Nutricosmetics, Part II: Morality, Capitalism, and Selling Us Ourselves

"Apples' soluble fiber helps your body eliminate nasty toxins that could show up on your skin.
It's nature's beauty bar!" —Cranach the Elder, subtextually

When I first learned about Renaissance beauty ideals in high school—or rather, the idea that physical beauty was then widely understood as an indicator of moral superiority—my first thought was that we still sort of think that way. We’re just not as blatant about it as Castiglione was in 1528 in his Book of the Courtier: “Beauty springs from God, and is like a circle of which goodness is the center. And hence, as there can be no circle without a center, there can be no beauty without goodness...outward beauty is a true sign of inward goodness.”

Today I think we still do make that equation, but the myriad variants on female beauty—the femme fatale, the beautiful damaged soul, heroin chic, the gorgeous bitch whose looks could kill—complicates it a good deal. We’ve introduced more archetypes, more ways to be prototypically feminine and beautiful, than just our walking angels. Morality still comes into play in our discussions of beauty—for example, we still use terms like “good skin” and “bad skin” that reflect our conflation of morality and beauty—but we’ve largely shifted away from openly and directly equating morality and beauty. Instead, we readily talk about another sort of “inner beauty” that manifests itself physically. Radiance, confidence, allure, je ne sais quoi, “a special quality,” or simply “it”—we freely talk about “inner beauty” as something that can’t be faked, as something that has to come from within. And in that sense, I’m wondering if nutricosmetics are being touted as a route to a sort of “inner beauty,” serving as a modern-day extension of Renaissance ideals of beauty and inner goodness. Nutricosmetics promise more than good skin; they promise inner beauty. Not the sort of inner beauty we’re referring to when we talk about radiance or confidence, of course—but I’m pretty sure nutricosmetics companies are banking on consumers making the connection between their product and confidence-as-inner-beauty. And given the ways that we moralize what women put into their bodies, nutricosmetics marketers are probably wise to take that bet. Nutricosmetics attempt to commodify an intangible spiritual quality, using words like glow, energy, balance, and replenishing, by linking it to something similarly intangible (health) via something highly tangible (a pill, a tea, a tonic, a beverage).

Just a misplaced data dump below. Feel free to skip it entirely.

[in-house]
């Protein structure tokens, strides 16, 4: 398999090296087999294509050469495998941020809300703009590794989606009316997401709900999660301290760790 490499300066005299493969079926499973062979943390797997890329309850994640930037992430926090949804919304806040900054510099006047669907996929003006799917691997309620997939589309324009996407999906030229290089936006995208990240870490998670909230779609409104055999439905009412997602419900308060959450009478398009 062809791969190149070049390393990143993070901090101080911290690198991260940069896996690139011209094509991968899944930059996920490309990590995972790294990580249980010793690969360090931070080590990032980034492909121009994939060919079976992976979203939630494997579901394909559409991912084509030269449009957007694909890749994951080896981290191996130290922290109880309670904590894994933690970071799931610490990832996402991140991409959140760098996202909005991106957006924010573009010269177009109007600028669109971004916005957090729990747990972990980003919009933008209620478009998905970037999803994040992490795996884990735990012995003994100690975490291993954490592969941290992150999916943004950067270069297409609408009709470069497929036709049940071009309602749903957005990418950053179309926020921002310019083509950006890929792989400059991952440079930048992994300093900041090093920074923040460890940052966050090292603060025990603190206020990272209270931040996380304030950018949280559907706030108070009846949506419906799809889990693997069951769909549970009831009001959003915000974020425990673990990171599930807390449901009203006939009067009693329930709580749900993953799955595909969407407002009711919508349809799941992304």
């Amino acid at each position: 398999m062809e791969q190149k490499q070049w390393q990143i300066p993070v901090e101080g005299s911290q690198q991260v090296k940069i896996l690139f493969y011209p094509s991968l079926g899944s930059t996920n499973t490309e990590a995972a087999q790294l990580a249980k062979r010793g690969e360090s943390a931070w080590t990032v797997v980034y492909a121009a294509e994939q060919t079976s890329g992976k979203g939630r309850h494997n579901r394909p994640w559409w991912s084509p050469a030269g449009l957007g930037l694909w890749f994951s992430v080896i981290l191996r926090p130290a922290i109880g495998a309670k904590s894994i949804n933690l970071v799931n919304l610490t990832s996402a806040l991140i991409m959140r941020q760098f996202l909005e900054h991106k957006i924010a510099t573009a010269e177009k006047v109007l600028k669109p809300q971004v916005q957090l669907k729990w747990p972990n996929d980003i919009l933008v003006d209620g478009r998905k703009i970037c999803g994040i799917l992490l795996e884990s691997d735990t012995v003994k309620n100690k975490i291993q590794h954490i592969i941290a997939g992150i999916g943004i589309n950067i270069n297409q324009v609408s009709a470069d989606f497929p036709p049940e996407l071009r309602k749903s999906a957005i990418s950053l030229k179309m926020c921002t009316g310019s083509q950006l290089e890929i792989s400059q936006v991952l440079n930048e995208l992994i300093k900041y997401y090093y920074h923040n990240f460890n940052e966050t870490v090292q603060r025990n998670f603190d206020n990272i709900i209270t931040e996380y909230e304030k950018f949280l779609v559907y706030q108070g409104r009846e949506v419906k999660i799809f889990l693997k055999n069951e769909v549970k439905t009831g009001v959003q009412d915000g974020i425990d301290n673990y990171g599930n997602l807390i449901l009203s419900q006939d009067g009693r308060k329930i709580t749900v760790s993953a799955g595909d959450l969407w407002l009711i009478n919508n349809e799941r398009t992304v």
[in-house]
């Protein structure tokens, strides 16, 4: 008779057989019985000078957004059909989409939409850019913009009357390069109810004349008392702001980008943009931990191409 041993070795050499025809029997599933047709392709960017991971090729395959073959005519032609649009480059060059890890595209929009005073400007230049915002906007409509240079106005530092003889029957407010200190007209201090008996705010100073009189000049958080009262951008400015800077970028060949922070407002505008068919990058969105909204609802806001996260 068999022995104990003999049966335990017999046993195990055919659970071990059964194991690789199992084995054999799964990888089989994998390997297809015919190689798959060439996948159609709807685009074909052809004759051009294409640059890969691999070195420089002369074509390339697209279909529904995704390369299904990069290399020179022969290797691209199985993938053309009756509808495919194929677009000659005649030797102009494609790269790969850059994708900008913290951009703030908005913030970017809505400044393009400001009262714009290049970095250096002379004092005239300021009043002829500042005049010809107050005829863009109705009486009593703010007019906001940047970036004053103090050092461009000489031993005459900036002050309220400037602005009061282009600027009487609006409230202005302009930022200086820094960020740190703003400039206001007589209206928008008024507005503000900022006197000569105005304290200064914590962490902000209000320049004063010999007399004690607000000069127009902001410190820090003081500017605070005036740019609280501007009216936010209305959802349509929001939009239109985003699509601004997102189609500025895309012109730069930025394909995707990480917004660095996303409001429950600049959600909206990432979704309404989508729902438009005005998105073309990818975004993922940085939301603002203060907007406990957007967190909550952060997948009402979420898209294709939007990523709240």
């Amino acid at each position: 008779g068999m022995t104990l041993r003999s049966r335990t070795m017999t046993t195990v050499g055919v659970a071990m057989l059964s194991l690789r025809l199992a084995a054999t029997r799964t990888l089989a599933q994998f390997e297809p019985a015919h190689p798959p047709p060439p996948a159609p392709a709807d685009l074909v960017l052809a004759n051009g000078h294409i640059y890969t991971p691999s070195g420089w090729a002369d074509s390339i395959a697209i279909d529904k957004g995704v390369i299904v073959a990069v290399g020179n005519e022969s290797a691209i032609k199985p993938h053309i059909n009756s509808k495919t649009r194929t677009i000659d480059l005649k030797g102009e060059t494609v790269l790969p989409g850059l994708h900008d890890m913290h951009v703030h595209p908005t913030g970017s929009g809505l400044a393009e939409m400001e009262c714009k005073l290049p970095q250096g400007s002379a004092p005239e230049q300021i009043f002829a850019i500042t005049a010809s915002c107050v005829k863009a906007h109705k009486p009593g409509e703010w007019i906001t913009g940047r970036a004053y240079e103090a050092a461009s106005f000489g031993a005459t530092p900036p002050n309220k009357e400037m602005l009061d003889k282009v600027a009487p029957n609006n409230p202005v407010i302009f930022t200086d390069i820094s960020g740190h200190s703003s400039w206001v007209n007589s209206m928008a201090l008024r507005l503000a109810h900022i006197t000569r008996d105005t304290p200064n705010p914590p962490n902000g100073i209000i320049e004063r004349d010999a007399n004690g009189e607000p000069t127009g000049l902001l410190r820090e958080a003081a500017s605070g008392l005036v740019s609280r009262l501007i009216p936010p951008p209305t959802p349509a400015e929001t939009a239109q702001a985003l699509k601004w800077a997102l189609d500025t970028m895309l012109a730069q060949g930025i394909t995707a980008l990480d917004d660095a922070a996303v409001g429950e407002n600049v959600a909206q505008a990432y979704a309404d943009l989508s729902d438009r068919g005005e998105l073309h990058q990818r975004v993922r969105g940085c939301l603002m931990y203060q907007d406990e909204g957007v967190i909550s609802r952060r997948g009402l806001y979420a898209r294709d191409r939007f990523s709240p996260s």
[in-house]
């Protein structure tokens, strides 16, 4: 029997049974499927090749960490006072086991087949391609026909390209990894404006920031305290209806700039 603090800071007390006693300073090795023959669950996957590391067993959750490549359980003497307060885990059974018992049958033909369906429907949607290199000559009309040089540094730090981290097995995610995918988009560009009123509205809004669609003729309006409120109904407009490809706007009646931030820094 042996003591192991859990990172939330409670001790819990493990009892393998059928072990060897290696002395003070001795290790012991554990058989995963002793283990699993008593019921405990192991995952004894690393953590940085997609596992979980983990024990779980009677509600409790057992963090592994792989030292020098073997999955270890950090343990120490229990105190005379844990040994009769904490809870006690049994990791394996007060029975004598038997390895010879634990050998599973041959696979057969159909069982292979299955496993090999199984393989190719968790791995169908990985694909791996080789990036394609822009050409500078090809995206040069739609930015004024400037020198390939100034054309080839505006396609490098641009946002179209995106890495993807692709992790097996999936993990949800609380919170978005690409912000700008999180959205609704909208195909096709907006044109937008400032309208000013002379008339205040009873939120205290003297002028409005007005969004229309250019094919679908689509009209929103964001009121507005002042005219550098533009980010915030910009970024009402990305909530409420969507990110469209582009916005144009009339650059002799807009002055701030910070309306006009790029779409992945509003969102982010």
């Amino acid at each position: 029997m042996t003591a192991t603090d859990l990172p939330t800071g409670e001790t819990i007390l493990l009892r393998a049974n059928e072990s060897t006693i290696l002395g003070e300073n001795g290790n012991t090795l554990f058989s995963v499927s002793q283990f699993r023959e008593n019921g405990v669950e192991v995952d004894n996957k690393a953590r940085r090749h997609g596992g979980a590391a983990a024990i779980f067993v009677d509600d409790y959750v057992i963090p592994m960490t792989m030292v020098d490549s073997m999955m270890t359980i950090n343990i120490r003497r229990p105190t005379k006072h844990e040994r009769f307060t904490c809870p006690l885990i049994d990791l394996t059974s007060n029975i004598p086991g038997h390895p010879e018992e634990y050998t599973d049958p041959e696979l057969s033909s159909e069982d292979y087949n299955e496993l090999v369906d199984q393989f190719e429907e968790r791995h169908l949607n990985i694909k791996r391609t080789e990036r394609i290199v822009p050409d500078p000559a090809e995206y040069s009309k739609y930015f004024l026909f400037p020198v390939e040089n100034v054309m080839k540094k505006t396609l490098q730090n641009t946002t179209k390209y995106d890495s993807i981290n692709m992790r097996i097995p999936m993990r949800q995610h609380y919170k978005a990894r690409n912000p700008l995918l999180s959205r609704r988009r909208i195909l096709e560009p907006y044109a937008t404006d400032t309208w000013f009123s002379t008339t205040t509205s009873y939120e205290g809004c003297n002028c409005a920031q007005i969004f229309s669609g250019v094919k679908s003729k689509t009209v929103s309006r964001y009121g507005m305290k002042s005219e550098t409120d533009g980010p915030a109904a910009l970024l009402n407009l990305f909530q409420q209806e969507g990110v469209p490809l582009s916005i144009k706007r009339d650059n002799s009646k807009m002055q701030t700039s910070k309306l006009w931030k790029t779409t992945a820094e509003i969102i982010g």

I don’t think I’m going out on a limb to say that we equate health and morality (certainly the “war on obesity” and the intense vitriol it brings speaks to that), and that in particular what women choose to put into their bodies becomes a moral issue. (The success of many a trite diet-food campaign—hell, the success of an HSBC ad campaign from several years ago—depends upon it.) Putting the right things into your body is near the top of the pyramid of morality for western women. We link health and morality, and we certainly link health and beauty (I challenge you to find a beauty guide of any length that doesn’t address nutrition and exercise; certainly if I were to write one I’d include health). So nutricosmetics, in linking health and beauty, become a representation of the ways we still link beauty and morality. The pills and potions become the linking object that allows beauty, health, and morality to combine in ways that become difficult to consciously untangle—which is exactly what makes it ripe for capitalist culture, where such elisions and difficulties become the basis for effective marketing.

Capitalism works in part because it takes our private, intrinsic qualities and makes them extrinsic. With nutricosmetics, capitalism takes our abstract ideas about goodness and beauty—specifically “inner beauty”—and transforms them into products we can buy. Nutricosmetics marketing works specifically because it takes our most abstract and intrinsic of qualities—radiance, vitality, glow, “a certain quality,” whatever you wish to call it—puts it into a capsule, and sells it right back to us. Is there a more tangible manifestation of “inner beauty” than a pill that promises good skin?

We talk about how the makeup industry does this, and certainly there’s a moral component to face paint and topical skin care, but throwing health and ingestible products into the mix complicates matters. Where cosmetics enhance and correct, nutricosmetics purport to transform us, literally from the inside out. Cosmetics try to cover our flaws; nutricosmetics try to make us flawless. And specifically in American markets, they do so while allowing us to skirt our old-fashioned Puritan ideals. With nutricosmetics, we don’t even need to do the work of sticking to a “good” diet or eat “right.” All we need to do is buy.

For part I of The Collected Thoughts and Writings of Autumn Whitefield-Madrano on Nutricosmetics, click here.